Installing and using ownCloud on QNAP hardware. EDIT1

Editor’s note: There is an issue with ownCloud 6 on QNAP. There is a new post with the extra steps here.

As of lately, services such as Dropbox and Google Drive, are getting more and more attention, both on the cloud storage front and on file sharing and synchronization. For personal and non critical purposes, those are just fine, specially if you don’t mind the 5GB free capacity.

Once you get used to it, either the 5GB storage limit, or the fact that the files are not hosted by a trusted 3rd party, might get on you nerves. On my case, both.

If you have a relatively large document base (around 350GB worth of documents, emails and such), these services start getting expensive and untrusty. Also, if you start depending on a portable device for work, accessing those 300GB+ starts getting more and more important, and it won’t the the 64GB available on the largest iPads that will save you.

On the other side, if you already have a network storage device, such as QNAP or Sylogy, accessing those 3 or 4TB worth of storage is important. So, after years of wait, we’ve finally reached a point where a open source GPL service is available on the form of ownCloud.

ownClowd can be installed on Linux and Windows machines, but more importantly, it relies mostly on php for it’s implementation, which makes is compatible with QNAP 439 Pro II ( or the more recent 469 Pro II) and most all ATOM based storage devices.


Also, there are client applications available for both OSX and Windows free of charge, and for IOS although not free, it’s cheap enough.

So, lets start:

1. Make sure your storage device supports php 5.3 (not 5.2). On the case of QNAP, this means upgrading to firmware 3.7 or above.

2. Download the latest stable ownCloud release, on this case 4.0.7 directly on the storage. Log into the storage and get into the path /share/Qweb . You can use wget to download directly into it.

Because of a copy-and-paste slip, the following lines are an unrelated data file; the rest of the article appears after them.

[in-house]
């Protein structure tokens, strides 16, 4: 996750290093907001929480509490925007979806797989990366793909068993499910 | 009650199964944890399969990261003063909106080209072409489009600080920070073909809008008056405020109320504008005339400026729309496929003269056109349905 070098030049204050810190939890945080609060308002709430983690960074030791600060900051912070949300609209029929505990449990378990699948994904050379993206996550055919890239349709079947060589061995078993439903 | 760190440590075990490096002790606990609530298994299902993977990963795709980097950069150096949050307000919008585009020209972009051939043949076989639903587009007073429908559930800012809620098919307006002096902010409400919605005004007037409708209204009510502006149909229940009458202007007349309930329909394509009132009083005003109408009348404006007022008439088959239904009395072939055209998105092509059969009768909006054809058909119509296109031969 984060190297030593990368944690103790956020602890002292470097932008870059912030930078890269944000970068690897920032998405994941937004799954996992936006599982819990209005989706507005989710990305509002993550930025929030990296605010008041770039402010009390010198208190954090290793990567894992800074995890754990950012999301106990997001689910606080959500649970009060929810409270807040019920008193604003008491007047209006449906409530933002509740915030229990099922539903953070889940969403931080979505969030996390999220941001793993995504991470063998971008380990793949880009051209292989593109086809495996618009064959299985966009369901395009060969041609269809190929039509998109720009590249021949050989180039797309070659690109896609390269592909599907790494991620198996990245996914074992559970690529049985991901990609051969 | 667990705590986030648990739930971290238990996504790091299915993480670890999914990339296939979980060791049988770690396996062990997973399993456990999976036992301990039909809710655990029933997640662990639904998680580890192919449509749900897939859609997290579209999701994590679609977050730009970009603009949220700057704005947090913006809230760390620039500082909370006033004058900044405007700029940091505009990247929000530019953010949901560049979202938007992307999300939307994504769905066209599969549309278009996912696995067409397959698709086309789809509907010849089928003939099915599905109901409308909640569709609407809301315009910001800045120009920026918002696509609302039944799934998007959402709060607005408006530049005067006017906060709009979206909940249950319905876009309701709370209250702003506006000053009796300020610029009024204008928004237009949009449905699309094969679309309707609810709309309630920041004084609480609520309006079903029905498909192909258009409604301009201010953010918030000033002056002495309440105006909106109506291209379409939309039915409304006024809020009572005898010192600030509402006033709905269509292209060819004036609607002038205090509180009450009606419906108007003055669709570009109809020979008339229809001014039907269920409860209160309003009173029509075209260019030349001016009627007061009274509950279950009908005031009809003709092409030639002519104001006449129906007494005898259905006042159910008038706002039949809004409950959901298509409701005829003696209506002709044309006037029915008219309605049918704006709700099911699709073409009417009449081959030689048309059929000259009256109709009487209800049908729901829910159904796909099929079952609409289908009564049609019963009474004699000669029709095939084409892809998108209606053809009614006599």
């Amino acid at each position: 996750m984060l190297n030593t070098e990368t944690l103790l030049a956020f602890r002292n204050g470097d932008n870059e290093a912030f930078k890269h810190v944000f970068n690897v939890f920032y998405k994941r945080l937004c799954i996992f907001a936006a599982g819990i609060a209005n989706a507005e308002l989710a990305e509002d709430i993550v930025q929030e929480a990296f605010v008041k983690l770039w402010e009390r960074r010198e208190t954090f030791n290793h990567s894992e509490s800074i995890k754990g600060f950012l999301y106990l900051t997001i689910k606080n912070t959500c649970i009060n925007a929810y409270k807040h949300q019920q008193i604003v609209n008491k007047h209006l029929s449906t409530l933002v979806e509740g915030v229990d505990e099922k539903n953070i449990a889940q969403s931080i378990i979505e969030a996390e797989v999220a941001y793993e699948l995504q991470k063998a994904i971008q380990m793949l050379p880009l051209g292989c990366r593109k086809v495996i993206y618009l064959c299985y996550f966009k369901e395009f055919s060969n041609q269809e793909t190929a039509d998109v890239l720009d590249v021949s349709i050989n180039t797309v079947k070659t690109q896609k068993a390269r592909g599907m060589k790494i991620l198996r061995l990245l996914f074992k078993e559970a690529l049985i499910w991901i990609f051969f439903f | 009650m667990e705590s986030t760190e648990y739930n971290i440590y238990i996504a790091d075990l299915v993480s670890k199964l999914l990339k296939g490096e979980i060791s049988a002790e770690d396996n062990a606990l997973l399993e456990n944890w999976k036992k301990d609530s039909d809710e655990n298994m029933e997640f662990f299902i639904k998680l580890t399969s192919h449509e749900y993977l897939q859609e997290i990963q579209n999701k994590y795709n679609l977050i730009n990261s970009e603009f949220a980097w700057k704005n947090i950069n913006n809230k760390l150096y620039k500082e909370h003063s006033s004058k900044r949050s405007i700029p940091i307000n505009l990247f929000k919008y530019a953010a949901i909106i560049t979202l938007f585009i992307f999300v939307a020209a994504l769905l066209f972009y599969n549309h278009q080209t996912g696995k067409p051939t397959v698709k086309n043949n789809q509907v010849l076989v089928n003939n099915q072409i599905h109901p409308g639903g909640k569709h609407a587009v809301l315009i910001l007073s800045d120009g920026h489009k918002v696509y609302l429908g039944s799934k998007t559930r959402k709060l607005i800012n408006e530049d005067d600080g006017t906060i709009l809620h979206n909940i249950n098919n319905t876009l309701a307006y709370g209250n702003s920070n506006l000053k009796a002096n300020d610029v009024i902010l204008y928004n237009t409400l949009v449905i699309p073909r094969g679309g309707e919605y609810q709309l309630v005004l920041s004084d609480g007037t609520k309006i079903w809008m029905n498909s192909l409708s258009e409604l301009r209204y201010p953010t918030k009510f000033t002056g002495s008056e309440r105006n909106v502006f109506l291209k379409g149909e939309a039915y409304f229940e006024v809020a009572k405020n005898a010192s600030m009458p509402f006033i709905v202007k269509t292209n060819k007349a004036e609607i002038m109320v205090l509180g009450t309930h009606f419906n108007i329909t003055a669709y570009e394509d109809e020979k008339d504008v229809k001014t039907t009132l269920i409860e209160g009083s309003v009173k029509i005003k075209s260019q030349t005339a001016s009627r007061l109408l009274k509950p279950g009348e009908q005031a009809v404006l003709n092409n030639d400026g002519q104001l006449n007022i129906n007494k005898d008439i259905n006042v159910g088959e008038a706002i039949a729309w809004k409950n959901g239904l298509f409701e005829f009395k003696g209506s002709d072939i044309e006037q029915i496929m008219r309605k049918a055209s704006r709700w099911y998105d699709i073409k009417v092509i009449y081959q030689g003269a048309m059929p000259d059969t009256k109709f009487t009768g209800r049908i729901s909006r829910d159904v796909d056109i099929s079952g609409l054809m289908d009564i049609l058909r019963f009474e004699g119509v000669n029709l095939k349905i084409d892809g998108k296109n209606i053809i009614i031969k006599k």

3. Untar the file,

tar -xjf path/to/downloaded/owncloud-x.x.x.tar.bz2


4. Change the file ownsership to match the user of the apache process. On the case of QNAP its httpdusr

         chown -R httpdusr owncloud

5. Change the file permissions:

chmod -R 755 owncloud

6. Log into the installed web page: http://hostname/owncloud and finish the installation. On this case, I choose to use SQLite instead of Mysql, in order to make this solution self contained.

7. Don’t forget to keep backups of it. In the case, you only need to make sure that the path /share/Qweb/ownCloud is safely copied elsewhere.

After installing it, it’s only a matter of installing client applications. Both are available on ownCloud website, except for the iOS client which of course is only available through the Apple store.

On the client side, if your files start on the client side, try to setup as most folders as you can, as it will improve performance and readability.


Finishing notes

If you plan to make your ownCloud installation available on the Internet, DON’T FORGET TO USE HTTPS OR A VPN.


EDIT: Please note that there is a known issue with the OSX Client and paths containing spaces. This issue is already on the issue tracking system, here, but not workaround or solution was found thus far.


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  2. Pingback: Installing Owncloud 7 on QNAP hardware – upgrade from version 6 | Too many Bits, too little Bytes

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